Billy Budd, baritone: John Chest *
John Claggart, bass: Christian Van Horn
Mr. Redburn, baritone: Philip Horst
Mr. Flint, bass-baritone: Wayne Tigges
Mr. Ratcliffe, baritone: Christian Pursell
Red Whiskers, tenor: Robert Brubaker
Novice, tenor: Brenton Ryan
Maintop, tenor: Christopher Colmenero *
Squeak, tenor: Matthew O'Neill
Dansker, bass: Philip Skinner

There are now two operas based on the novels of Hermann Melville:  Billy Budd by Benjamin Britten and Moby Dick by Jake Heggie.  The San Francisco Opera last night performed the 1960 condensed version of Billy Budd.

In the program notes a date is assigned to the plot of this opera:  1797, within the decade after the French revolution.  These are members of the British navy aboard the HMS Indomitable. The officers are from more traditional sources, but it is their habit to stop merchant ships and take men from their crews to conscript them into the lower classes of the navy.   This is why they are so concerned about mutiny.  Billy Budd is conscripted in this way.  They ask him how old he is and he says he doesn't know.

Claggart becomes emotionally concerned with Billy, saying "Beauty, handsomeness, goodness."  He takes this personally and accuses Billy to the Captain of mutiny.  Billy becomes tongue tied and cannot defend himself, hitting Claggart instead.  Claggart dies, and Billy is hanged and thrown into the ocean.

The staging was marvelous.  The set is very functional for all the scenes.  I had only one trouble with it.  In operas with large casts, such as this one, the director must find a way to make the main characters stand out from the others.  The Captain is easy to find on the stage because he stands above the others.  Claggart is the very physically distinctive Christian Van Horn with his long face.  But Billy quickly disappears into the crowd in many scenes.  He could have more brilliantly blond hair, maybe.  Just saying.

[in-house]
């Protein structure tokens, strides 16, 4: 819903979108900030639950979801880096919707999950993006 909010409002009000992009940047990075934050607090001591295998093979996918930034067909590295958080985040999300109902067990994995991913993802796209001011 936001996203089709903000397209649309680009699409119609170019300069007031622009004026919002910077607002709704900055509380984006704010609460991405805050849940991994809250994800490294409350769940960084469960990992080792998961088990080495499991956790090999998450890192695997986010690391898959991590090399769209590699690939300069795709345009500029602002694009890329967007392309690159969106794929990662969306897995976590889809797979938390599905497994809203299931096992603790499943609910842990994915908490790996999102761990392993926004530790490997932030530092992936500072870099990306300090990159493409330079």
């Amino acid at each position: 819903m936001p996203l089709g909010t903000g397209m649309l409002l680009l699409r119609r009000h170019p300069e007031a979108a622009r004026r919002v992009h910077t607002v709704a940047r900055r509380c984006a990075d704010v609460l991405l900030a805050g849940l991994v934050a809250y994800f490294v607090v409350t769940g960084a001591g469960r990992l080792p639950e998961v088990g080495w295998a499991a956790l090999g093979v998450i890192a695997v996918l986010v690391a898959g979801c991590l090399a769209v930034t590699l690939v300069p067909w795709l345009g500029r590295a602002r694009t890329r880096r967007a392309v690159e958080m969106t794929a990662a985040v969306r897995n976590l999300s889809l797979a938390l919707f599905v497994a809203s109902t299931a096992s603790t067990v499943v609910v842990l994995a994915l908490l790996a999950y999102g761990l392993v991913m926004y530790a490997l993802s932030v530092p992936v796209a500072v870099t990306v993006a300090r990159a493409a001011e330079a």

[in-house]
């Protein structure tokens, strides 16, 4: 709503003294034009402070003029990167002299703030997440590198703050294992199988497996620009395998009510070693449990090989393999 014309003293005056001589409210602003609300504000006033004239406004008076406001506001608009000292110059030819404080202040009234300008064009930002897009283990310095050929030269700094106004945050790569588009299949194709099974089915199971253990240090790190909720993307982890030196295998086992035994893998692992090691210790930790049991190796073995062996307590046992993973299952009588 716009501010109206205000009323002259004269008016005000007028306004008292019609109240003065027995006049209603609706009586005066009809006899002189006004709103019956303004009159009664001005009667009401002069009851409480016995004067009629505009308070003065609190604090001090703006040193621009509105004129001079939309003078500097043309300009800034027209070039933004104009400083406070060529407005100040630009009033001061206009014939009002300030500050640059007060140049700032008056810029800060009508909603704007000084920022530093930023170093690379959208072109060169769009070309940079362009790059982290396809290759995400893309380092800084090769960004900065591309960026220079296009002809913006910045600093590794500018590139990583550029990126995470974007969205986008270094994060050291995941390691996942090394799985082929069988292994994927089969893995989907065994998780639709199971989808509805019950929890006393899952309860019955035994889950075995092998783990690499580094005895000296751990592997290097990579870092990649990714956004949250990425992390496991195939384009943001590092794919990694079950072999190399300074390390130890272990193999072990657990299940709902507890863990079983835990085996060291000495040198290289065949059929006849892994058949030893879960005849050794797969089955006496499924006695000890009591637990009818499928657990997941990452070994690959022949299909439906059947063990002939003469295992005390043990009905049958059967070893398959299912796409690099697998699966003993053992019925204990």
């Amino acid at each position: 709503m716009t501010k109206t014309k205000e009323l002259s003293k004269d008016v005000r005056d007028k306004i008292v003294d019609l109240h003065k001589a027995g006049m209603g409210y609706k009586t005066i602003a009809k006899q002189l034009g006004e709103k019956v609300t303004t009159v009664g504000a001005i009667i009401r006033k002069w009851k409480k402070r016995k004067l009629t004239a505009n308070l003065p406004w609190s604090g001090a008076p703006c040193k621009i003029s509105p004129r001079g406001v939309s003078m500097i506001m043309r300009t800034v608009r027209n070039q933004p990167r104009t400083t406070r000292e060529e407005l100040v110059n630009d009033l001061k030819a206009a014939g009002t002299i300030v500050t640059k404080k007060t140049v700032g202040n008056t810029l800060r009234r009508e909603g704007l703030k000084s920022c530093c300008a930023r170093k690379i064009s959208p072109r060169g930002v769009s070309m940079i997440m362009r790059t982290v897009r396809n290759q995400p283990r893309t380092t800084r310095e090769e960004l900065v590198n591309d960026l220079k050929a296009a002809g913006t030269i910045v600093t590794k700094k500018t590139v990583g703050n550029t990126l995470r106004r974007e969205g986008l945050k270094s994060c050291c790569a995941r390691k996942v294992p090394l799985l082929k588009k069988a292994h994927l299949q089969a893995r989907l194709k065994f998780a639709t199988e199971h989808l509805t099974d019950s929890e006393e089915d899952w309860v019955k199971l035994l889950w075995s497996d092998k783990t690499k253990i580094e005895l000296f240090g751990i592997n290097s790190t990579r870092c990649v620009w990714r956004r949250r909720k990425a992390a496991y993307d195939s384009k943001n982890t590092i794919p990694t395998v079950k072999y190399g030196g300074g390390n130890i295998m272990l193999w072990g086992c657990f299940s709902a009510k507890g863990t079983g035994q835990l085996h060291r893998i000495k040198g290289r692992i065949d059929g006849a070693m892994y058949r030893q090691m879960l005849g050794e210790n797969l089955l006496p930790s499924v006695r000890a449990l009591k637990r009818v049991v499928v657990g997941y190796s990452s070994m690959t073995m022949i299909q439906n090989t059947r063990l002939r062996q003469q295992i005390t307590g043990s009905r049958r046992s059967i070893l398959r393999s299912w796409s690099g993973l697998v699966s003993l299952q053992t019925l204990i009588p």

There is a lot going on in this very busy opera.  I was reminded that I once had a rule:  never go to an opera with 3 baritones.  This would definitely be in that category. Britten's orchestration is brilliant and colorful, but he doesn't compose the voices so much as orchestrate them.  The chorus is very rumbly. The voices each seem to stay in a relatively small range, not at all what an opera singer generally desires.  I want vocal beauty and not merely visual beauty.  Extending the range would also help to create the impression of melody.

I am the only one complaining about this.  I felt that it was a significant production, but I wanted more.  Different singers might produce a different effect.

I came down fairly heavy on Britten.  Additional thought has led me to conclude that fault may lie more with the specific performance.  Training might eliminate the rumbly sound.  I should also mention that I abandoned my 3 baritones rule after hearing a really good performance of Simon Boccanegra.

Thursday, September 12, 2019

New Operas I liked

I keep a list of operas that are new to me, label ONew2Me.  Since I started the blog, I have seen 193 operas that were new to me.  Only 49 of these are operas that were themselves new within 5 years of my first viewing. That means their first performances were in 2000 or later.  Everything else was new to me before the blog.  Since my total list of operas seen ever as of 9/12/19 is 370, I could be doing a lot better.

Out of these 49 operas only 9 made my favorites for that year list. These are:

L'Amour de Loin Saariaho Finnish National Opera 10/28/2005 Peter Sellars Esa-Pekka Salonen
Tea: A Mirror of Soul Dun Santa Fe Opera 7/27/2007 Amon Miyamoto Lawrence Renes
Bonesetter's Daughter Wallace San Francisco Opera 9/26/2008 Chen Shi-Zheng Steven Sloane
Il Postino Catán LA Opera 11/26/2011 Ron Daniels Grant Gershon
Moby-Dick Heggie San Francisco Opera 10/22/2012 Leonard Foglia Patrick Summers
Ainadamar Golijov Opera Parallèle 2/17/2013 Brian Staufenbiel Nicole Paiement
27 Gordon Saint Louis 6/18/2014 James Robinson Michael Christie
Autumn Sonata Fagerlund Finnish National Opera 10/23/2017 Stéphane Braunschweig John Storgårds
Lessons in Love and Violence Benjamin ROH 5/26/2018 Katie Mitchell Benjamin
Marnie Muhly Metropolitan Opera 11/10/2018 Michael Mayer Robert Spano

It doesn't seem like much of a list. The dates are for the blog entries.  I haven't done a list for 2019 yet, but here are some candidates:

Bon Appétit! Hoiby Des Moines 7/18/2019

If I Were You Heggie San Francisco Opera 8/5/2019 Keturah Stickann Nicole Paiement
Breaking The Waves Mazzoli West Edge 8/11/2019 Mark Streshinsky Jonathan Khuner

I would welcome opinions on these.  Something might be omitted because it came before I began blogging.  Feel free to suggest others.